|We are through the looking glass folks. Using facial recognition technology Kraft Macaroni & Cheese is WATCHING US to make sure we only buy the "correct" corporate approved products.|
"Because today we live in a society in which spurious realities are manufactured by the media, by governments, by big corporations, by religious groups, political groups...So I ask, in my writing, What is real?
Because unceasingly we are bombarded with pseudo-realities manufactured by very sophisticated people using very sophisticated electronic mechanisms.
I do not distrust their motives; I distrust their power. They have a lot of it. And it is an astonishing power: that of creating whole universes, universes of the mind. I ought to know. I do the same thing."
— Philip K. Dick
(Author of Blade Runner, Minority Report, Total Recall, A Scanner Darkley, Screamers, Impostor and The Adjustment Bureau.)
"What if the government starts compiling a database of everyone who shows up to protests?"
FACIAL RECOGNITION TECHNOLOGY: Corporations are now in a race with (or allied with?) Big Government to become Big Brother.
Picture this: You stop in front of a digital advertising display at a mall and suddenly an ad pops up touting makeup, followed by one for shoes and then one for butter pecan ice cream.
It seems to know you're a woman in your late 20s and, in fact, it does. When you looked at the display, it scanned your facial features and tailored its messages to you.
Once the stuff of science fiction by Philip K. Dick and high-tech crime fighting, facial recognition technology has become one of the newest tools in marketing, even though privacy concerns abound, says the Los Angeles Times.
|Big Brother says "only buy|
The Venetian resort, hotel and casino in Las Vegas has started using it on digital displays to tailor suggestions for restaurants, clubs and entertainment to passersby.
Kraft Foods Inc. and Adidas say they are planning to experiment with it as early as this year to push their products.
A group of U.S. bar owners in Chicago last month started using facial recognition, in conjunction with mounted cameras, to keep tabs on the male/female ratio and age mixes of their crowds. Patrons planning a night out can use mobile apps to get a real-time check of a venue's vibe.
"This helps people avoid those hit-or-miss nights," said Cole Harper, 27, co-founder of the SceneTap company that makes the app.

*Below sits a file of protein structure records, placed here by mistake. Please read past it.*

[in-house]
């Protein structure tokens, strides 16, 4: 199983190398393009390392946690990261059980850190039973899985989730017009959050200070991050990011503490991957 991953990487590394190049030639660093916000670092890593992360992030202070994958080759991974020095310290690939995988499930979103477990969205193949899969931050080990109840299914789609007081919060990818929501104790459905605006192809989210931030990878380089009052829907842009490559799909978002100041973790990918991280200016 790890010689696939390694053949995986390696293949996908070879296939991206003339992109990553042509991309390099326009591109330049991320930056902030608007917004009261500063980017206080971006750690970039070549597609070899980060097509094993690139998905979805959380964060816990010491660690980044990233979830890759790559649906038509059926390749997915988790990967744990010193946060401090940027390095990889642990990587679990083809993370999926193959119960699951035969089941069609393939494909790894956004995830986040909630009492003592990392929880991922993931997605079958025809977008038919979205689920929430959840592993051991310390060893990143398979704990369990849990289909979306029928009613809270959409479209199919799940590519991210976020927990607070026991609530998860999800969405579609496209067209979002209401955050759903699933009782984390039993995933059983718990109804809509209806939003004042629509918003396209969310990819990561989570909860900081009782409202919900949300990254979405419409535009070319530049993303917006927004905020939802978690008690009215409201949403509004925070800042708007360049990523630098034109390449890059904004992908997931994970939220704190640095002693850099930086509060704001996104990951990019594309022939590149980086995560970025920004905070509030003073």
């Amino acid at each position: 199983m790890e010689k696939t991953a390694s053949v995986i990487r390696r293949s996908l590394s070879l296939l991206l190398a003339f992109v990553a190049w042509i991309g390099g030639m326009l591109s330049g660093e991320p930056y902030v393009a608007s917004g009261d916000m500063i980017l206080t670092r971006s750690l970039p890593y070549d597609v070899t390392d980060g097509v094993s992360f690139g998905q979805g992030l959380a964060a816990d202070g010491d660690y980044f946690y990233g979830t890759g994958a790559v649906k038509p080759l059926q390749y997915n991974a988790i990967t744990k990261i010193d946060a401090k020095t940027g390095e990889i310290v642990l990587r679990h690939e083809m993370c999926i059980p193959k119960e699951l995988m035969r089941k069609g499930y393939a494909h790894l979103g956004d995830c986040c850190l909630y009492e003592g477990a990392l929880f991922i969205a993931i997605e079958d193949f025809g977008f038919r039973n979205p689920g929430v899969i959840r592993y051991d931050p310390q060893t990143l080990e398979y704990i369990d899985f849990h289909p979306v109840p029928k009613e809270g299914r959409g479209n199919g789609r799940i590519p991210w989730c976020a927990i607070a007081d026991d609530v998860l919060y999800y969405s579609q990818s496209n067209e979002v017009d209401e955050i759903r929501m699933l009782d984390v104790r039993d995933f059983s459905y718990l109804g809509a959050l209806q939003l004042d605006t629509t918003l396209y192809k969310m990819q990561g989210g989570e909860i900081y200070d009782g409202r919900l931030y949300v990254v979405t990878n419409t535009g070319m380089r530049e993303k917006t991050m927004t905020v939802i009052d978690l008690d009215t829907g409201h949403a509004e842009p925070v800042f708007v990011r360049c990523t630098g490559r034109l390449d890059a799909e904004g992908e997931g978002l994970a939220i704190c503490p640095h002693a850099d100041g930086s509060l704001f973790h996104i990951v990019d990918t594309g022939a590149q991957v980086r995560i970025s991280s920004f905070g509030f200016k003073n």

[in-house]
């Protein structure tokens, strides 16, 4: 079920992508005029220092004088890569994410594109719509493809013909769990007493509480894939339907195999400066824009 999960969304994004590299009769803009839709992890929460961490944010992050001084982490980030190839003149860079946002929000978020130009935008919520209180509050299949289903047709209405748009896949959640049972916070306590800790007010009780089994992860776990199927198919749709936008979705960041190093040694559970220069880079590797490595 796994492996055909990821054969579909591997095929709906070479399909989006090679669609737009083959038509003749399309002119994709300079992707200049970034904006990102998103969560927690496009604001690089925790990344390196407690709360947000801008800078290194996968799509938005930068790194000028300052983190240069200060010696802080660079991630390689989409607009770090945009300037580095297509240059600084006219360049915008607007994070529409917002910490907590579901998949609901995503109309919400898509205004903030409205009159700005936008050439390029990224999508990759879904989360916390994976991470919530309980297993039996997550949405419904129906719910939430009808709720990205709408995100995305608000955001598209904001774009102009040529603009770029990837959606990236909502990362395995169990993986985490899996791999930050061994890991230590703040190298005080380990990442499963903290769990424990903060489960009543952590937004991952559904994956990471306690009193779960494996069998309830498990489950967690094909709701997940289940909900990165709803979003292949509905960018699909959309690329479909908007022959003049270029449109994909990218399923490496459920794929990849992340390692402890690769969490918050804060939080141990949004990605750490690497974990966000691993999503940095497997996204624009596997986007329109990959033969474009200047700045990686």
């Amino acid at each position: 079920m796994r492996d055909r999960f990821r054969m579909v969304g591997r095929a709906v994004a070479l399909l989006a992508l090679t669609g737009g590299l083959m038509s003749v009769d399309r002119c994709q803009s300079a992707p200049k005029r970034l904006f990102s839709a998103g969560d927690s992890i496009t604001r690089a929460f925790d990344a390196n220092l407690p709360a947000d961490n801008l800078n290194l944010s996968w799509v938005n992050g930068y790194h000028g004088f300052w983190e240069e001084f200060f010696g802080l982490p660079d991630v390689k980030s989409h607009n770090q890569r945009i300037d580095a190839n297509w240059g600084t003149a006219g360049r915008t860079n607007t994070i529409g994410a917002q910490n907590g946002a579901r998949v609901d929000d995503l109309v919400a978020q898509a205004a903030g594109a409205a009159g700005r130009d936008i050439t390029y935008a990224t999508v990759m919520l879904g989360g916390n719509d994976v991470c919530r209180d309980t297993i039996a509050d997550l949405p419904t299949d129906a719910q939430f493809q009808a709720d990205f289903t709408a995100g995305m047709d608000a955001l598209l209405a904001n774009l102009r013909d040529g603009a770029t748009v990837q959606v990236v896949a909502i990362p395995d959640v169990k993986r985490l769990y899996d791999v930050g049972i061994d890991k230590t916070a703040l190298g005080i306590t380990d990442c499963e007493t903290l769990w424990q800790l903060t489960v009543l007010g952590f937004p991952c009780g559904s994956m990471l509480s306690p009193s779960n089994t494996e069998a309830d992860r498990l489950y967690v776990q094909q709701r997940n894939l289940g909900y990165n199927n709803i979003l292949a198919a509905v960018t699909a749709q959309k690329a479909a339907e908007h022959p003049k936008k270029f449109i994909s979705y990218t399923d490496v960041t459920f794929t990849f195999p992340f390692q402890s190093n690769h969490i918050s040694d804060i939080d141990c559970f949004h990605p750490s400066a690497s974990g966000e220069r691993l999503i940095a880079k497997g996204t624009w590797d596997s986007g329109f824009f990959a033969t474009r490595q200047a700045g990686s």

The commercial applications of facial recognition are in contrast to those being used by law enforcement to identify specific individuals. Companies, at least at this point, mostly just want to pinpoint a demographic based on age and gender to tailor their ads.
But even this facial recognition-lite alarms privacy advocates, given that it could greatly popularize and expand use of the technology.
Intel Corp., which makes such software, said it's widely adaptable.
"You can put this technology into kiosks, vending machines, digital signs," said Christopher O'Malley, director of retail marketing for Intel's embedded and communications group. "It's going to become a much more common thing in the next few years."
So far, the technology is in most use commercially in Japan, where a variety of businesses use it to customize ads.
"It's not just clothing stores or restaurant chains," said Joseph Jasper, spokesman for NEC Corp., which makes display screens used for facial recognition-driven ads. Banks, for example, use it to target customers based on their ages, separating out older customers from young people who are more likely to be opening their first account.
The technology works by digitally measuring the distance between the eyes, the width of the nose, the length of a jawline and other data points. Law enforcement agencies that use facial recognition — as was done during the recent London riots — compare the measurements against photos in databases.
Adidas is working with Intel to install and test digital walls with facial recognition in a handful of stores either in the U.S. or Britain. If a woman in her 50s walks by and stops, 60% of the shoes displayed will be for females in her age bracket, while the other 40% will be a random sprinkling of other goods.
"If a retailer can offer the right products quickly, people are more likely to buy something," said Chris Aubrey, vice president of global retail marketing for Adidas.
Kraft said it's in talks with a supermarket chain, which it would not identify, to test face-scanning kiosks.
"If it recognizes that there is a female between 25 to 29 standing there, it may surmise that you are more likely to have minor children at home and give suggestions on how to spice up Kraft Macaroni & Cheese for the kids," said Donald King, the company's vice president of retail experience.
Facebook is watching you
Privacy advocates worry the technology is one more way for companies to quietly gather data about people without their permission or even knowledge. In June, Facebook Inc. rolled out a facial recognition feature worldwide that could pinpoint individuals. It was used to automatically identify friends when you uploaded photos of them onto the social network.
When members realized this was happening, many loudly objected, calling it creepy and invasive. The feature still exists, but the company apologized and made it more clear how users can opt out.
The nonprofit Electronic Privacy Information Center said such uses of facial recognition have the potential to violate civil liberties and give governments too much power.
"What if the government starts compiling a database of everyone who shows up to protests?" asked Marc Rotenberg, executive director of the group. "There are so many 1st Amendment and human rights concerns. It's a slippery slope.
"When you think about facial recognition, you have to ask the questions, 'Why is it being done?' 'Who is it being done to?' 'How is that information used?' and 'What is it linked to?'"
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